Health24’s Dr Owen Wiese has firsthand experience of hand-washing – or the lack thereof – in state hospitals in the Western Cape.
Only a wet towel
In his own words: "Most of the facilities try their best to keep the environment clean. Unfortunately, due to being short-staffed, this is not always possible.
"Often there are no paper towels available, and a wet towel hanging next to the basin (used by a number of people before and after you) is often the only way to 'dry' your hands, and therefore people tend not to use them. Alcohol spray is widely available, but I tried not to use it as an alternative for proper hand washing, as it dries out my hands.
Read: How often do you hand-wash?
"I found that in smaller facilities where I worked the levels of cleanliness were much better than in the bigger hospitals, but in the hospitals outside the Western Cape where I worked, the situation is much worse."
Why we need to wash our hands
Children like to play outside and get really dirty. They are blissfully unaware of the millions of germs they pick up from the sandpit and petting the family dog. It’s up to parents and kindergarten teachers to show them how to wash their hands and get them in the habit of doing so.
Kids need to wash their hands before meals, after going to the bathroom and when they come inside after playing – and much the same applies to adults.
The reason why we wash our hands is quite simple – hand washing is essential to prevent the spread of germs and help to keep us from getting sick.
Read: Killer germs attack
All of this seems perfectly obvious in the twenty-first century, but we tend to forget that until the middle of the eighteen hundreds the germ theory was unknown. Disease was believed to spread by the presence of a “miasma” – a poisonous vapour, characterised by a foul smell – in the air. (This explains the nomenclature malaria: in Italian mal = bad and aria = air.)
Dr Semmelweis’ discovery
Ignaz Philipp Semmelweis was born in 1818 in Budapest, Hungary, and received a degree in medicine in Vienna in 1844, specialising in midwifery. Soon afterwards he took a post in the Vienna General Hospital (Allgemeines Krankenhaus der Stadt Wien).
At the hospital Semmelweis became interested in puerperal fever (a type of septicaemia known as childbed fever), which caused a high number of deaths among new mothers and babies. Babies were delivered by two groups of people, midwives and medical students, but a curious fact was that the number of deaths among the patients treated by the medical students was considerably higher than among those treated by the midwives.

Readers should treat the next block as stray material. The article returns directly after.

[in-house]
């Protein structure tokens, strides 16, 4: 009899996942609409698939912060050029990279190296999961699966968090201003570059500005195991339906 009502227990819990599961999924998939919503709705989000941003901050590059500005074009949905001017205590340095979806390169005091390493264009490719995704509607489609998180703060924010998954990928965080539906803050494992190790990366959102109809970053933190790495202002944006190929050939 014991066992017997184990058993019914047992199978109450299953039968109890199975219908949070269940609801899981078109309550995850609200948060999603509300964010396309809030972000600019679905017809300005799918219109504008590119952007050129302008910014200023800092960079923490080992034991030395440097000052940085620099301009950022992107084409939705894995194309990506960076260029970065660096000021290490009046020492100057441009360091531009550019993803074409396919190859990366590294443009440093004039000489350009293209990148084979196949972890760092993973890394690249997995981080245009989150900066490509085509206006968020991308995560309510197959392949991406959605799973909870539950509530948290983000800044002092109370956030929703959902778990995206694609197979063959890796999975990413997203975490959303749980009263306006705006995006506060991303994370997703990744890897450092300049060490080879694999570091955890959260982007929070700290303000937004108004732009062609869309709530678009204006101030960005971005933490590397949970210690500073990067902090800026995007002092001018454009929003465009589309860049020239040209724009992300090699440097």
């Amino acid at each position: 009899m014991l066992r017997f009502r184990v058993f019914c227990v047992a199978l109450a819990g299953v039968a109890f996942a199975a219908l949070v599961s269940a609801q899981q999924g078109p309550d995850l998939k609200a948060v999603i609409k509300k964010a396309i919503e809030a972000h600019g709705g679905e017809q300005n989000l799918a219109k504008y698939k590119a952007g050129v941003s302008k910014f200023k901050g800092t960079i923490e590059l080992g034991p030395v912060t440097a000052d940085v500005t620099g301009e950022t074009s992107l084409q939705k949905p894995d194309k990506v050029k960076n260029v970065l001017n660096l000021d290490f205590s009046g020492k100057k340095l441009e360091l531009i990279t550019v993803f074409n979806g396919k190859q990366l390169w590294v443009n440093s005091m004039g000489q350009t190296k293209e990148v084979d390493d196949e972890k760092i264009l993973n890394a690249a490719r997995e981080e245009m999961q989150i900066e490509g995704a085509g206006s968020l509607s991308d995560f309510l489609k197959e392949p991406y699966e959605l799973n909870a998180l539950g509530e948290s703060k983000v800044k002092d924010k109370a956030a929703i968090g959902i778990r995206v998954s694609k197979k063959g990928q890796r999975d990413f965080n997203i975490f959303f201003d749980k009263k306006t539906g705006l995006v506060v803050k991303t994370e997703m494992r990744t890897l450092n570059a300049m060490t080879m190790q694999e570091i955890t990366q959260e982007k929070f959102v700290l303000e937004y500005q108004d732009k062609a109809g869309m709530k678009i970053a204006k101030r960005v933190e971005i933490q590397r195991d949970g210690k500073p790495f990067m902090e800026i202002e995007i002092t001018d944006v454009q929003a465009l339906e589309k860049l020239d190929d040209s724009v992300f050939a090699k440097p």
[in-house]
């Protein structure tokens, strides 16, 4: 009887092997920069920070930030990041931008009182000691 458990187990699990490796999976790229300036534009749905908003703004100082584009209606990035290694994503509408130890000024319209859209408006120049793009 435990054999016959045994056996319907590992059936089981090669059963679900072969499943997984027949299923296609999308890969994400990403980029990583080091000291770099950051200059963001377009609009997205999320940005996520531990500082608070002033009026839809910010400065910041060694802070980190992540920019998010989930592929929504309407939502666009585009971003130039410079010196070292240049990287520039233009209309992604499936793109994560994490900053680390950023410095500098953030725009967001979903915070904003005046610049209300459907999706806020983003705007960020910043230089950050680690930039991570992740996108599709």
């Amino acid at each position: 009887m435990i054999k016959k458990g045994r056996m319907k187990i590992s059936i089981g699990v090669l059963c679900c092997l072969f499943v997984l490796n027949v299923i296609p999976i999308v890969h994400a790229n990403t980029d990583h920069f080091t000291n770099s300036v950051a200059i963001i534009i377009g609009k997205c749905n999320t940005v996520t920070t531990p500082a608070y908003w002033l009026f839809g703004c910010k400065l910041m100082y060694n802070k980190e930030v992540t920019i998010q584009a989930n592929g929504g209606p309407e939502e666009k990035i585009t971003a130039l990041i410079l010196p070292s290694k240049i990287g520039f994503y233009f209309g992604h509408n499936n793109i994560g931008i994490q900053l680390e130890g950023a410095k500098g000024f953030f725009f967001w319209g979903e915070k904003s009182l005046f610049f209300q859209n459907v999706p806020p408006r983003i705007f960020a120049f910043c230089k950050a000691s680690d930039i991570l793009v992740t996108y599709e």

Read: Doctor or midwife?
The only difference between the two groups was that the medical students worked with dissected cadavers before proceeding to deliver babies. Semmelweis put two and two together and came to the conclusion that cadaveric contamination was connected with puerperal fever. The students clearly transferred something on their hands from the dissected cadavers to the women in labour.
Based on this theory, Semmelweis insisted that doctors and medical students used chlorinated lime solutions to wash their hands before treating obstetrical patients. It was an immediate success and the cases of puerperal fever dropped to almost zero, especially after the hospital started washing medical instruments as well.
The medical establishment of the time did not agree with Semmelweis’ theories and he was ostracised by his peers. He returned to Budapest in 1851, a broken man, and died in an asylum in 1865 at the age of 47.
Change comes but slowly
Aided by the discoveries of people like Louis Pasteur the germ theory slowly became accepted and by the end of the nineteenth century the idea that cleanliness reduced contamination by pathogens and prevented disease had become firmly established.
Read: The name game of deadly viruses
That has not changed, and in the twenty-first century hospitals all over the world are aware of the importance of a germ-free environment, and in most cases no effort is spared to attain the highest standards of cleanliness.
The state of state hospitals in South Africa
However, for a variety of reasons things are not so rosy in South Africa’s state hospitals, and in 2009 the Mail & Guardian published a hard-hitting article titled “SA state hospitals in crisis”.
Also, the following extract from a document released by the DA describes the conditions in some of the worst state hospitals in South Africa:
“At the worst hospitals, the conditions that patients are subjected to frequently amount to a gross abuse of human rights. When patients must spend hours waiting just for a file; when they must bring their own linen; stay in wards infested with vermin and reeking of human waste; or share a bed with another patient, and when hospital buildings are infested with grime and rubbish and one nurse is expected to manage an over-crowded ward single-handedly, then it is patently obvious that the rights of patients are not being respected and that urgent action is required.”
Do you have any experience of a lack of cleanliness in South African state hospitals? Share your experiences with us by emailing us at firstname.lastname@example.org or in the comments below.
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